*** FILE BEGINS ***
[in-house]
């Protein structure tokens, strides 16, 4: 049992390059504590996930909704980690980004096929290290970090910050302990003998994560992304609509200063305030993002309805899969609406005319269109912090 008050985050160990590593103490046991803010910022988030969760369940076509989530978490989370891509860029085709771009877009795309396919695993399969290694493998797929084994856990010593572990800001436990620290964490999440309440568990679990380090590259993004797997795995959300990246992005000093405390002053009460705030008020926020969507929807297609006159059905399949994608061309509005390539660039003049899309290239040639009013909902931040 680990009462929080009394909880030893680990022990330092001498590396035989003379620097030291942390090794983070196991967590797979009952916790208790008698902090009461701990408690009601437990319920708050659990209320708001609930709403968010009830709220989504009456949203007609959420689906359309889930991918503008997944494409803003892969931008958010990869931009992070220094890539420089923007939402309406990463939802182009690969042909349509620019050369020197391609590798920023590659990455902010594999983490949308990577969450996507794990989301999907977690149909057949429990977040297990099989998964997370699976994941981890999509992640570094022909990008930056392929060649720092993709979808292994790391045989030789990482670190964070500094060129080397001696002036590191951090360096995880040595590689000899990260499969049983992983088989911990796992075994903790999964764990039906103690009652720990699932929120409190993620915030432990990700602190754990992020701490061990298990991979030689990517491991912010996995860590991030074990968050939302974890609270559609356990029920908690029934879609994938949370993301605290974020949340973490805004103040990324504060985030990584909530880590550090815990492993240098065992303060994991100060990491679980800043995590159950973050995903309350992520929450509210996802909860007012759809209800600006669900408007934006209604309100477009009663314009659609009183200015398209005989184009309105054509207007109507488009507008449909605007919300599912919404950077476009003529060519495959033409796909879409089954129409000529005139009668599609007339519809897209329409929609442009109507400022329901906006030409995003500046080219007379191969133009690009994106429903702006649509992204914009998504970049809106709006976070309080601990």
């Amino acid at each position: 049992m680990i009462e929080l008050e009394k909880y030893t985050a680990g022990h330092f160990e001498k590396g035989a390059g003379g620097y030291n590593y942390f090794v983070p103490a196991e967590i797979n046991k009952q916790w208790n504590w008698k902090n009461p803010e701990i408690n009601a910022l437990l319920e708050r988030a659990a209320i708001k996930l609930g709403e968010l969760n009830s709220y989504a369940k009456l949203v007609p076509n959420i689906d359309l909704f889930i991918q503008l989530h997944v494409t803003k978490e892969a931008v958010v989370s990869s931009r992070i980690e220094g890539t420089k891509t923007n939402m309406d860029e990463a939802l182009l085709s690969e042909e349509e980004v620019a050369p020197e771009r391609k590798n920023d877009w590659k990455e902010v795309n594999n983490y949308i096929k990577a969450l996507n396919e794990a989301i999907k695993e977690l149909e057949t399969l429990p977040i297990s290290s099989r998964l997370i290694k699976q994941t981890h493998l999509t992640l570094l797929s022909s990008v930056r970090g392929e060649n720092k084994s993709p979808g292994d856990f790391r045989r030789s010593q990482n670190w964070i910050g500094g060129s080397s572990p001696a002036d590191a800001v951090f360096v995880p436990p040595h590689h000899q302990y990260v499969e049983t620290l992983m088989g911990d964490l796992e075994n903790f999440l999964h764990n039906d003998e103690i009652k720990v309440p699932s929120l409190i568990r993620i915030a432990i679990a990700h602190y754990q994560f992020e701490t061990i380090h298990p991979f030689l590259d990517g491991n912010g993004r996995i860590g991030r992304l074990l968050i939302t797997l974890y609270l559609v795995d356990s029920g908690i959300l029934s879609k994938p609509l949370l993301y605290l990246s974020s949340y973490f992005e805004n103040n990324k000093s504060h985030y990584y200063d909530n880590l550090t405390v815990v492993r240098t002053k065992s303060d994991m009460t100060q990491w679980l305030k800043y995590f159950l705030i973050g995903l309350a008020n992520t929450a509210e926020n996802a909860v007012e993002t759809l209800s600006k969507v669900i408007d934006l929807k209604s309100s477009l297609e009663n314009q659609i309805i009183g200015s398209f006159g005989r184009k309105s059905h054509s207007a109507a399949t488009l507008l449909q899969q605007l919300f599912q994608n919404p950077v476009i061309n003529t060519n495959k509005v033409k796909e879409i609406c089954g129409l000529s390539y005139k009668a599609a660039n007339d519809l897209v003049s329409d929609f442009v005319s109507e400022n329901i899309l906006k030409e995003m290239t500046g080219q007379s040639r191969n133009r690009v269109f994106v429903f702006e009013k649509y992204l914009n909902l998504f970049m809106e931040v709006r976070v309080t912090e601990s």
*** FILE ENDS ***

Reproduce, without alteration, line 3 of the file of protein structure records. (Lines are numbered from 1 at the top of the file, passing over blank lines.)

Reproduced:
């Amino acid at each position: 049992m680990i009462e929080l008050e009394k909880y030893t985050a680990g022990h330092f160990e001498k590396g035989a390059g003379g620097y030291n590593y942390f090794v983070p103490a196991e967590i797979n046991k009952q916790w208790n504590w008698k902090n009461p803010e701990i408690n009601a910022l437990l319920e708050r988030a659990a209320i708001k996930l609930g709403e968010l969760n009830s709220y989504a369940k009456l949203v007609p076509n959420i689906d359309l909704f889930i991918q503008l989530h997944v494409t803003k978490e892969a931008v958010v989370s990869s931009r992070i980690e220094g890539t420089k891509t923007n939402m309406d860029e990463a939802l182009l085709s690969e042909e349509e980004v620019a050369p020197e771009r391609k590798n920023d877009w590659k990455e902010v795309n594999n983490y949308i096929k990577a969450l996507n396919e794990a989301i999907k695993e977690l149909e057949t399969l429990p977040i297990s290290s099989r998964l997370i290694k699976q994941t981890h493998l999509t992640l570094l797929s022909s990008v930056r970090g392929e060649n720092k084994s993709p979808g292994d856990f790391r045989r030789s010593q990482n670190w964070i910050g500094g060129s080397s572990p001696a002036d590191a800001v951090f360096v995880p436990p040595h590689h000899q302990y990260v499969e049983t620290l992983m088989g911990d964490l796992e075994n903790f999440l999964h764990n039906d003998e103690i009652k720990v309440p699932s929120l409190i568990r993620i915030a432990i679990a990700h602190y754990q994560f992020e701490t061990i380090h298990p991979f030689l590259d990517g491991n912010g993004r996995i860590g991030r992304l074990l968050i939302t797997l974890y609270l559609v795995d356990s029920g908690i959300l029934s879609k994938p609509l949370l993301y605290l990246s974020s949340y973490f992005e805004n103040n990324k000093s504060h985030y990584y200063d909530n880590l550090t405390v815990v492993r240098t002053k065992s303060d994991m009460t100060q990491w679980l305030k800043y995590f159950l705030i973050g995903l309350a008020n992520t929450a509210e926020n996802a909860v007012e993002t759809l209800s600006k969507v669900i408007d934006l929807k209604s309100s477009l297609e009663n314009q659609i309805i009183g200015s398209f006159g005989r184009k309105s059905h054509s207007a109507a399949t488009l507008l449909q899969q605007l919300f599912q994608n919404p950077v476009i061309n003529t060519n495959k509005v033409k796909e879409i609406c089954g129409l000529s390539y005139k009668a599609a660039n007339d519809l897209v003049s329409d929609f442009v005319s109507e400022n329901i899309l906006k030409e995003m290239t500046g080219q007379s040639r191969n133009r690009v269109f994106v429903f702006e009013k649509y992204l914009n909902l998504f970049m809106e931040v709006r976070v309080t912090e601990s």